The leading technique works off a new understanding of how memories are themselves remembered. You see, unlike what common wisdom might tell you, a memory is never set in stone. Instead, the act of remembering a memory changes the memory itself. For example, a happy memory of a loved one could permanently turn into a bittersweet, even painful, memory if remembered during their funeral.
On a scientific level, your brain records long-term memories as a collection of neurons, synapses, and chemicals. When you prompt your brain to remember a memory, it needs to reform this collection in a specific way for you to remember said memory. But it’s during that reconsolidation phase when your memory is most vulnerable to being altered or erased. And that’s exactly what scientists have discovered how to do.
In a nutshell, initial trials of this process go a little something like this:
You visit a medical clinic for an appointment with a specialized therapist and lab technician;
The therapist would then ask you a series of questions to isolate the root cause (memory) of your phobia or PTSD;
Once isolated, the therapist would keep you thinking and talking about that memory to keep your mind actively focused on the memory and its associated emotions;
During this prolonged recollection, the lab technician would have you swallow a pill or inject you with the memory inhibiting drug;
As the recollection continues and the drug kicks in, the emotions associated with the memory begin to lessen and fade, alongside the select details of the memory (depending on the drug used, the memory may not entirely disappear);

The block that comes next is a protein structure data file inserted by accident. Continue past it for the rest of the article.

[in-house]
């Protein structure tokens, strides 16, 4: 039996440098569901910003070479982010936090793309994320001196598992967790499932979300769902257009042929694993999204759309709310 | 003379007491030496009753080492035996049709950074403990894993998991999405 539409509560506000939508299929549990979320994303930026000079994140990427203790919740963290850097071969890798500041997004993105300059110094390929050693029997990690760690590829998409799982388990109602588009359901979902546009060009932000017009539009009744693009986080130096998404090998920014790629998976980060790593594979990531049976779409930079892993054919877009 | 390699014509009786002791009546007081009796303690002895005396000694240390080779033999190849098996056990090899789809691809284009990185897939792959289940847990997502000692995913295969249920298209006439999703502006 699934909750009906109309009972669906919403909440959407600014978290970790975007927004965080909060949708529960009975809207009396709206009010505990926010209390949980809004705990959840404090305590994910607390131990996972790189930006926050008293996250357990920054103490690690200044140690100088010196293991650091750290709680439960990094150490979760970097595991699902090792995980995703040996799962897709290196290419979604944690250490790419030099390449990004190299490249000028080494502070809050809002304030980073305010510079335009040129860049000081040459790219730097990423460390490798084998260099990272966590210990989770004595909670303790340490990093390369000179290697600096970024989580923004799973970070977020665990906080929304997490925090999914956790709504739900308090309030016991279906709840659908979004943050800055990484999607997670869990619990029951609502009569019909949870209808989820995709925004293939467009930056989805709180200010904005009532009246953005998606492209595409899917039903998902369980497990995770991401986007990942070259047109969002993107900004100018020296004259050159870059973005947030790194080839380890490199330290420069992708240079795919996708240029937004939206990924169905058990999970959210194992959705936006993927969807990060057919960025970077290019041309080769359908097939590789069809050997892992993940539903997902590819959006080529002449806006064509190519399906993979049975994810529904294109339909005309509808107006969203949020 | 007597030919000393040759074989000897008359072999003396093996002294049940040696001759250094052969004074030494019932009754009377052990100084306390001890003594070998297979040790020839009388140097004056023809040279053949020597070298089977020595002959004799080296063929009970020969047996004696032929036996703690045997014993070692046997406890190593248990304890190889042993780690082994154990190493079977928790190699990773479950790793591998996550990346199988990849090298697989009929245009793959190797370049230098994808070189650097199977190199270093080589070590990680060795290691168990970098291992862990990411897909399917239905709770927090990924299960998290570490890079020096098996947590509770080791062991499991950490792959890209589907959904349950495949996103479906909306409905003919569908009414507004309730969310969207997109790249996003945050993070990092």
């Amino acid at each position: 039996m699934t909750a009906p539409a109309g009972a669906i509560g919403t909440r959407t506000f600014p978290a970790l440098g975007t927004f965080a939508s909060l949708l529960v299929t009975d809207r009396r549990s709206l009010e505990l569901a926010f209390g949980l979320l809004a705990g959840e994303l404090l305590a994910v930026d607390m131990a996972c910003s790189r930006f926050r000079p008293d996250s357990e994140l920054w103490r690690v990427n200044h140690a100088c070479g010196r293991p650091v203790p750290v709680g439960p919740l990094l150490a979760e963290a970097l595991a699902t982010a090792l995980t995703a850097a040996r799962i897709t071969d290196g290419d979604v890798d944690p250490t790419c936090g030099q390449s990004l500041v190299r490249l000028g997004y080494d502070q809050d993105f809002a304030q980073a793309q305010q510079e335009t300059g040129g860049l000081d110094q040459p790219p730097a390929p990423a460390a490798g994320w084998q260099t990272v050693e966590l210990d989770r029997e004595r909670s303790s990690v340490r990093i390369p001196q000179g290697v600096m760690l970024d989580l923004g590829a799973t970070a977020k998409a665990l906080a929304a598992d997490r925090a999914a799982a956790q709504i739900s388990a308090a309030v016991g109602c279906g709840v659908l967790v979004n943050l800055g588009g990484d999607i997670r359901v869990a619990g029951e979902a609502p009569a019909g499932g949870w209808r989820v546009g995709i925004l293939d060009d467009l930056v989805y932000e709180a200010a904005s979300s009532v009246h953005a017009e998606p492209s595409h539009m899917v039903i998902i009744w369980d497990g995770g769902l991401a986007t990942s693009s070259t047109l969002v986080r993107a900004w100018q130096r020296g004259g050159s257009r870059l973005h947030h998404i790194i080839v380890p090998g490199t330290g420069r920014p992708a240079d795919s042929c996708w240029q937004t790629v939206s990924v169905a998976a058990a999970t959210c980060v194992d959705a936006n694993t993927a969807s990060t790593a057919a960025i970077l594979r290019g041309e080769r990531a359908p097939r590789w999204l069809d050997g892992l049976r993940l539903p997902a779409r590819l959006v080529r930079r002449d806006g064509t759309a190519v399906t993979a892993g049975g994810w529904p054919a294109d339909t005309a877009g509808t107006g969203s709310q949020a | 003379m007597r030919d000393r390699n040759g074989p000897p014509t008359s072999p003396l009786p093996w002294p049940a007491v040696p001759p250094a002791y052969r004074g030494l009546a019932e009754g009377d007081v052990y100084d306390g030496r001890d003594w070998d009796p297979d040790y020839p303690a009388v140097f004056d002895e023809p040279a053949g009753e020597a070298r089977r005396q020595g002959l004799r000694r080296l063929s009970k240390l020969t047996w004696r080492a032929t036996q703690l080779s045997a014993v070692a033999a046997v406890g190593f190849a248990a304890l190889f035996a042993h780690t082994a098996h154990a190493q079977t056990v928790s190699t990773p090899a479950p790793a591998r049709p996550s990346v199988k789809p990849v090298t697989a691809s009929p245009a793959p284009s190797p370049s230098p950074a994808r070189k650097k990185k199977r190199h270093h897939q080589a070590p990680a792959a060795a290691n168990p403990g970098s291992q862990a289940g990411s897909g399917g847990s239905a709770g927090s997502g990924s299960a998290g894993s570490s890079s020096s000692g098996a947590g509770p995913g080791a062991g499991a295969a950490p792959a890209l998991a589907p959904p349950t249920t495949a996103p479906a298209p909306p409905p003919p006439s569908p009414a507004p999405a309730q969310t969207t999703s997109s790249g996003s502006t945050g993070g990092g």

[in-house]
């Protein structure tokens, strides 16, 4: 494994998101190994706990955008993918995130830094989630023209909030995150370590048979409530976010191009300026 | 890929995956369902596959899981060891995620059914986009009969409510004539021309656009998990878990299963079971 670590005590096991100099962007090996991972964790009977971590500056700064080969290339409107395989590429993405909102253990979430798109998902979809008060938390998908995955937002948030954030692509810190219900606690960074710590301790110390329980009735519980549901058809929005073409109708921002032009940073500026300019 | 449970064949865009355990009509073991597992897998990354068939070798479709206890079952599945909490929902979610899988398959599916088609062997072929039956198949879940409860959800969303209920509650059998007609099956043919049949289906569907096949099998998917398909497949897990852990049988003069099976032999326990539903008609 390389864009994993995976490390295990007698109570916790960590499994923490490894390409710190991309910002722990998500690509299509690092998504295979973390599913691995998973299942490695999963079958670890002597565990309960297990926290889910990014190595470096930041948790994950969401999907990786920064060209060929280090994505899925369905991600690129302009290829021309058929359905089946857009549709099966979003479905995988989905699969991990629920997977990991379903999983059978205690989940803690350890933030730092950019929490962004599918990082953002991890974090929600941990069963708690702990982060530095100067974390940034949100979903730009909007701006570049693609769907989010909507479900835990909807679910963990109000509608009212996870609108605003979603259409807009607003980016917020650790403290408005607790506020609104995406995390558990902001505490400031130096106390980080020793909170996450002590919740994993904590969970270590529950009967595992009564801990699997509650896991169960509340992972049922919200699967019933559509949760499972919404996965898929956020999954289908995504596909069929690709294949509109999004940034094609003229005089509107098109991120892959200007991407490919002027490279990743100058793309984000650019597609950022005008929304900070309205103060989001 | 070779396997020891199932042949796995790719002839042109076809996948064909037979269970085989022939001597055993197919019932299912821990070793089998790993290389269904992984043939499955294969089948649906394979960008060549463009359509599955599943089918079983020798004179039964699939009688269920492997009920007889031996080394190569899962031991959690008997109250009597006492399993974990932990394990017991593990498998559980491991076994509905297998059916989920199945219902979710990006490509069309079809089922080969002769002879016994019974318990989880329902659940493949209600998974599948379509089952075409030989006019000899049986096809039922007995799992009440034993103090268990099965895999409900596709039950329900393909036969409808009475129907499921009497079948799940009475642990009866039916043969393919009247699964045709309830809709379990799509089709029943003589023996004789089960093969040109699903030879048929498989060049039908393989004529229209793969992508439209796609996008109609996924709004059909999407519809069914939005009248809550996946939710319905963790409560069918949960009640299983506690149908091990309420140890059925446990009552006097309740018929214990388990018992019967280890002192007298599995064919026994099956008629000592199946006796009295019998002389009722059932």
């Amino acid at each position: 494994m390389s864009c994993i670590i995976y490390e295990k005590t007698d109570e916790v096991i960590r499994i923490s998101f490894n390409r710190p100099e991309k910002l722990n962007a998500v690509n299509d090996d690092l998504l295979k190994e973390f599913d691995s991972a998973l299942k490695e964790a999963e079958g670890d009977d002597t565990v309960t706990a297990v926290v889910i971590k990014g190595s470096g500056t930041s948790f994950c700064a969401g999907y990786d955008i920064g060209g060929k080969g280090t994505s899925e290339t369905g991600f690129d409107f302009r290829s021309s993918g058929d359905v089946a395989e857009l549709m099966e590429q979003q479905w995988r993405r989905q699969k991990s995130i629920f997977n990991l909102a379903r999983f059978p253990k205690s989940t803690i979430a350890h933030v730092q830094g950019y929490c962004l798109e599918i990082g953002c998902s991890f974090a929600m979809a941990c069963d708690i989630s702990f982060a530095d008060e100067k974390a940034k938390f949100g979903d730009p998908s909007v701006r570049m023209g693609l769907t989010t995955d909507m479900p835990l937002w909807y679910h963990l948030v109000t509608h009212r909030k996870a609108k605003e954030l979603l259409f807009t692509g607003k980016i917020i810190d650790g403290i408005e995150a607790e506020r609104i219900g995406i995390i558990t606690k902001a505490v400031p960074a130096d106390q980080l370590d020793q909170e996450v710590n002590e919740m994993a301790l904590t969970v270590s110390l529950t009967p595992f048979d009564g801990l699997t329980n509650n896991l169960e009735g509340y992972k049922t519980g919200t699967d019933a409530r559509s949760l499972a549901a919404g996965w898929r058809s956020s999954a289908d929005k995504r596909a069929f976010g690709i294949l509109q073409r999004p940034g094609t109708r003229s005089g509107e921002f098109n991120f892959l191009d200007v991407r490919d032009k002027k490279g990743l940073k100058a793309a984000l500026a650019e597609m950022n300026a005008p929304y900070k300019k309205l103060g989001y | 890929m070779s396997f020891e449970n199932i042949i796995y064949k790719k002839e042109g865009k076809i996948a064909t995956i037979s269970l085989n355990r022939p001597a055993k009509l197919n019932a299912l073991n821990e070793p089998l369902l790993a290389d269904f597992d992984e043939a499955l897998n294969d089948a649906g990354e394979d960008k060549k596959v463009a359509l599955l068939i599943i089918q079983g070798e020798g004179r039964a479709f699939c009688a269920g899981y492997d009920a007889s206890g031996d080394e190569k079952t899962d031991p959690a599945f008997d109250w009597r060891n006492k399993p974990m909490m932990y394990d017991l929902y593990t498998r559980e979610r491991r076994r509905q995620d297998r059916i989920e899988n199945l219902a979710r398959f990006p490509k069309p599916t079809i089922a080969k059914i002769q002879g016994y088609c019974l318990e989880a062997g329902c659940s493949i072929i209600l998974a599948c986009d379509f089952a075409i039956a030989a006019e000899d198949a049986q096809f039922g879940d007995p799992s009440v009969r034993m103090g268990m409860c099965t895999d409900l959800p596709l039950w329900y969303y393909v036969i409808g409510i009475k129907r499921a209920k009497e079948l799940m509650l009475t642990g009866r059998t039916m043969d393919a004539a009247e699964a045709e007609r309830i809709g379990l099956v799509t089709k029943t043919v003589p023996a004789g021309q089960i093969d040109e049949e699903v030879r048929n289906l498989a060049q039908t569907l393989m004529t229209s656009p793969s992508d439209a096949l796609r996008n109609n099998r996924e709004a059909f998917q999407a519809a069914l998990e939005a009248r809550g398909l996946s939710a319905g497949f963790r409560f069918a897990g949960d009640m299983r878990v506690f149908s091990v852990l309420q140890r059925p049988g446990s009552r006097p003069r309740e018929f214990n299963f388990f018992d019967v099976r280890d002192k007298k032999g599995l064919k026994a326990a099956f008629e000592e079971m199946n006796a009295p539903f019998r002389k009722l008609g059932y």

You stay inside the room until the drug wears off completely, i.e. when your natural ability to form normal short- and long-term memories stabilizes.
We are a collection of memories
While our bodies may be a giant collection of cells, our minds are a giant collection of memories. Our memories form the underlying lattice of our personalities and worldviews. The removal of a single memory—purposefully or, worse, accidentally—would have an unpredictable effect on our psyche and how we function in our day-to-day lives.
(Now that I think about it, this warning sounds very similar to the butterfly effect mentioned in almost every time travel movie of the past three decades. Interesting.)
For this reason, while memory minimization and removal sounds like an exciting therapy approach to help PTSD sufferers or rape victims overcome the emotional trauma of their past, it’s important to note that such treatments will never be offered lightly.
There you have it, with the trends and tools outlined above, the end of permanent and crippling mental illness will be seen in our lifetimes. Between this and the blockbuster new drugs, precision medicine, and the end of permanent physical injuries described in earlier chapters, you’d think that our Future of Health series has covered it all … well, not quite. Next up, we’ll discuss what tomorrow’s hospitals will look like, as well as the future state of the healthcare system.